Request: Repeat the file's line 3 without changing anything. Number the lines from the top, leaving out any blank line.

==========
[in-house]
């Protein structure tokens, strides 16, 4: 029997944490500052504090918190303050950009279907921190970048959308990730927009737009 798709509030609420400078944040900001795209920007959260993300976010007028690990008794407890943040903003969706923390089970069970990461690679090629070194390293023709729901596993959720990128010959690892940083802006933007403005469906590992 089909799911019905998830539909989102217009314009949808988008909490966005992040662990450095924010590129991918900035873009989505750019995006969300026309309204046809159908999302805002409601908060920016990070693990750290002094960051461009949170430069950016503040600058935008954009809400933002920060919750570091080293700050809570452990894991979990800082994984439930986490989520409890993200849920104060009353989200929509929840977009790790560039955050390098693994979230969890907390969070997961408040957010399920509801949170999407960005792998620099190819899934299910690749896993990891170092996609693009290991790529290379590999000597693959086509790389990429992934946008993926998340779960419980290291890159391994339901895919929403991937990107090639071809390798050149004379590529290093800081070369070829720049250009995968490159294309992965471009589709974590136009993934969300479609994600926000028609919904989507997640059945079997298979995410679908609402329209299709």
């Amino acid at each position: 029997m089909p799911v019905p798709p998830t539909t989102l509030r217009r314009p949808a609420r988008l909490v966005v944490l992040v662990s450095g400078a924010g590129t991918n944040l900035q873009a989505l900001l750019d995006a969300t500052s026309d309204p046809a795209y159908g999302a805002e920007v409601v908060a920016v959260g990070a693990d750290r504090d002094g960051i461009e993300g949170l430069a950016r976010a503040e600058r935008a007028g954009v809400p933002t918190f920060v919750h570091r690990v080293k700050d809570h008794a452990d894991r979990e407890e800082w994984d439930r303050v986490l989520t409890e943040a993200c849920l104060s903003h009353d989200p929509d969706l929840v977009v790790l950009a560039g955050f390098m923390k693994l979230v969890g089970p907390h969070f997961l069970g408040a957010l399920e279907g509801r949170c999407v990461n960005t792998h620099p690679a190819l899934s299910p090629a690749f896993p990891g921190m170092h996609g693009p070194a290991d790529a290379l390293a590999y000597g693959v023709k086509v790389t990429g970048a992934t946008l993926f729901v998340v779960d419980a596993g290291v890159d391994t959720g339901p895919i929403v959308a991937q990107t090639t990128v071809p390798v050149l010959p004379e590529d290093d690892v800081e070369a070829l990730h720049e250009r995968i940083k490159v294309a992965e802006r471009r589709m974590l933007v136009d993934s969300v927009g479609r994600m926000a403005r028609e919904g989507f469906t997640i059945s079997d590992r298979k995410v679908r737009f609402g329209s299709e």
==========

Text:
């Amino acid at each position: 029997m089909p799911v019905p798709p998830t539909t989102l509030r217009r314009p949808a609420r988008l909490v966005v944490l992040v662990s450095g400078a924010g590129t991918n944040l900035q873009a989505l900001l750019d995006a969300t500052s026309d309204p046809a795209y159908g999302a805002e920007v409601v908060a920016v959260g990070a693990d750290r504090d002094g960051i461009e993300g949170l430069a950016r976010a503040e600058r935008a007028g954009v809400p933002t918190f920060v919750h570091r690990v080293k700050d809570h008794a452990d894991r979990e407890e800082w994984d439930r303050v986490l989520t409890e943040a993200c849920l104060s903003h009353d989200p929509d969706l929840v977009v790790l950009a560039g955050f390098m923390k693994l979230v969890g089970p907390h969070f997961l069970g408040a957010l399920e279907g509801r949170c999407v990461n960005t792998h620099p690679a190819l899934s299910p090629a690749f896993p990891g921190m170092h996609g693009p070194a290991d790529a290379l390293a590999y000597g693959v023709k086509v790389t990429g970048a992934t946008l993926f729901v998340v779960d419980a596993g290291v890159d391994t959720g339901p895919i929403v959308a991937q990107t090639t990128v071809p390798v050149l010959p004379e590529d290093d690892v800081e070369a070829l990730h720049e250009r995968i940083k490159v294309a992965e802006r471009r589709m974590l933007v136009d993934s969300v927009g479609r994600m926000a403005r028609e919904g989507f469906t997640i059945s079997d590992r298979k995410v679908r737009f609402g329209s299709e």